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Google Confirms the Nest Secure Has Been Discontinued
Google's Nest Secure alarm system, which was discussed on Slashdot for featuring an unlisted, disabled microphone, has been discontinued by Google, though it will continue functioning. Android Police reports: Google released the Nest Guard in 2017 as a simple security system with motion sensors and a keypad, but it never received an upgrade, even as other Nest devices were updated again and again. The product page for the Nest Guard on the Google Store was updated last week with a 'No longer available' message, possibly indicating it had been discontinued. Google later confirmed to Android Police that the Nest Guard will no longer be sold, but it will continue to work for people who have already bought it.

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Tesla Powerwall Rival Seeks To Bring Hydrogen Into Your Home
An anonymous reader quotes a report from Bloomberg: It's about the size of Tesla Inc.'s Powerwall, but can store up to three times as much energy over a longer period. That's the promise of a new hydrogen-based energy-storage system for homes and businesses being developed by Australian startup Lavo Hydrogen Technology Ltd. The technology, developed with scientists at the University of New South Wales, uses power from rooftop solar panels to produce hydrogen from water by electrolysis. The gas is stored in a metal hydride container and converted back into electricity when needed using a fuel cell. Australia's world-beating rooftop-solar take-up rates make it an ideal early market, said Lavo Chief Executive Officer Alan Yu. The unit will go on sale from November, with installations starting in June 2021, subject to final approvals. The company plans to sell 10,000 units a year by 2022. At about triple the price of a Powerwall, the Lavo unit's main selling point will be its ability to store more energy for longer. Each system will initially cost A$34,750 ($24,620) and will be able to hold 40 kilowatt-hours of power -- enough to supply an average household for more than two days, according to the company. Tesla's Powerwall holds about 13.5 kilowatt-hours. Lavo's Yu acknowledged that the higher cost of the system might initially limit interest to energy-technology enthusiasts initially, but he also sees it as a solution for small off-grid rural villages to replace diesel generators or a compact solution for communities and homes cut off from the main grid by natural disasters such as bushfires.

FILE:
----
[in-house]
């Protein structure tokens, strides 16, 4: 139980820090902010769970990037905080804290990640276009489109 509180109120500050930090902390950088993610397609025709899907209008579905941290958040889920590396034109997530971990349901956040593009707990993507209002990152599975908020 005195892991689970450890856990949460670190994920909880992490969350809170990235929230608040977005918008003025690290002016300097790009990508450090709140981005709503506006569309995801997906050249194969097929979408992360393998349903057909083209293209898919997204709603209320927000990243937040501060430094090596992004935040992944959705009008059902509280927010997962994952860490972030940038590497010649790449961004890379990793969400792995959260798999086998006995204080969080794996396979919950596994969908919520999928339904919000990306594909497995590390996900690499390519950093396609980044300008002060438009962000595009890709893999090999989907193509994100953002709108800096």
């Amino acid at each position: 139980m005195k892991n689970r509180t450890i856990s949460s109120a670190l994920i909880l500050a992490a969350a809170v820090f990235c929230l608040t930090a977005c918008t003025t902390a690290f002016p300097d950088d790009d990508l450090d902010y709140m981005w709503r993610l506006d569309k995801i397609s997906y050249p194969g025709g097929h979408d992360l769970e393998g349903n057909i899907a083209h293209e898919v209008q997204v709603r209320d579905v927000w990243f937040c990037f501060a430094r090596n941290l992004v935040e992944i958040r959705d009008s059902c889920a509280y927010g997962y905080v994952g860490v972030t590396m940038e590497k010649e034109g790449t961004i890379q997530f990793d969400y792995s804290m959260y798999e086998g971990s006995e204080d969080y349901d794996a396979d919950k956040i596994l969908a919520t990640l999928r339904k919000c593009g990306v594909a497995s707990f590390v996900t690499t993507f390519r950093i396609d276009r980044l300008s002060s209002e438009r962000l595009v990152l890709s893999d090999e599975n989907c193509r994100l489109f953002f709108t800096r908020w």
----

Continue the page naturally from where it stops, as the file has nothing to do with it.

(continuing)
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Motley Fool: AMD 'Isn't Done Hammering Intel Yet'